Did you set out to fill this niche in the market or did the technology develop first and then an application become apparent?

The essence of the technology has been developed by Massimo Antognozzi’s lab over several years, albeit originally for a different purpose – to detect very sensitive mechanical sensors for force measurements. A few years ago, the Kasas group in Lausanne discovered that bacteria exhibit nanoscale fluctuations when alive, in experiments using very sensitive mechanical sensors.

We saw this paper and decided to repeat the experiments with more sensitive sensors. Then we realised because of the way the optics are set up in our system we could directly see the nanoscale fluctuations of individual bacteria, removing the need for mechanical sensors at all, making it a much simpler and more robust technique. We investigated the effect further and found we can monitor bacteria in real-time to determine whether they are alive and how they respond to various drugs or not.

Can you explain that in more detail? Roughly how does the system work?

We illuminate a sample of bacteria with low power laser light, such that only its lower surface is in the light field. The bacterium scatters the light and we image this scattered light on a high sensitivity camera. The key to our imaging method is that extremely small movements in the bacterium can be picked up because they affect the scattered light and cause intensity changes on the camera. So the shimmering we see is actually physical movement in the outer layers of the individual bacteria.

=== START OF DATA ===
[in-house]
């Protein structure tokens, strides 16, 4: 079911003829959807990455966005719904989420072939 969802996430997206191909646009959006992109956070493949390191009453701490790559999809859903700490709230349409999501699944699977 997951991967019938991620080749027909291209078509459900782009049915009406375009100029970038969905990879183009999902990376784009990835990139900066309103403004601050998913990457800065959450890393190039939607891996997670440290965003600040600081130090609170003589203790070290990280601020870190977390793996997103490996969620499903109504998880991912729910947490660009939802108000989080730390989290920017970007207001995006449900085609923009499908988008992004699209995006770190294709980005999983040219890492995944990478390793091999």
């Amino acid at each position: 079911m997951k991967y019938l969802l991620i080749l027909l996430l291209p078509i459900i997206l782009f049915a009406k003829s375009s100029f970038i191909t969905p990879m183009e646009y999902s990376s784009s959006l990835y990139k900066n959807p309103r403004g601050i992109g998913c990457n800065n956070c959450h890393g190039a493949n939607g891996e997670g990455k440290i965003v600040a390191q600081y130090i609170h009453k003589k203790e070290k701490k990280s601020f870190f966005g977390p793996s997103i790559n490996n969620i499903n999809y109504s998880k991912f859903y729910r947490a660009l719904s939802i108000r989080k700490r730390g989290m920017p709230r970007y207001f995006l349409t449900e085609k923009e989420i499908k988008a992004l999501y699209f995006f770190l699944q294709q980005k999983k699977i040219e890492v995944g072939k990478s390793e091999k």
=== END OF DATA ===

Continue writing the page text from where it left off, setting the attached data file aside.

Preparing a sample for analysis

How did you get from there to where you are now?

We always had antimicrobial susceptibility in mind as a possible application, because it is such a big current problem and it sparked off us investigating the fluctuations as interdisciplinary research projects. Then we joined SetSquared’s ICURe scheme, which involved talking to potential users of our technology to find out where and how it could be applied, and to make contacts in relevant areas. After a few research grants, we won a prize from the Longitude Foundation to further develop the technology specifically for susceptibility testing, followed by an Innovate UK grant, which prompted us to set up the company, using Unit DX for our business base. It’s conveniently near the University, which makes for a smooth transition from the University labs to the “real world” such as the lab space at Unit DX. We also won funding from the BrisSynBio 4-Day MBA course at Unit DX, which has been very helpful in getting up and running.

What are your plans now – how you see the technology being used?

We want to see it being used in hospital laboratories for susceptibility testing – and we have a year to prove that this is feasible. During this time we will secure investment to build more prototypes and begin trials with clinical samples.

Vitamica are preparing to launch their website this week. In the meantime, please keep an eye on their twitter page.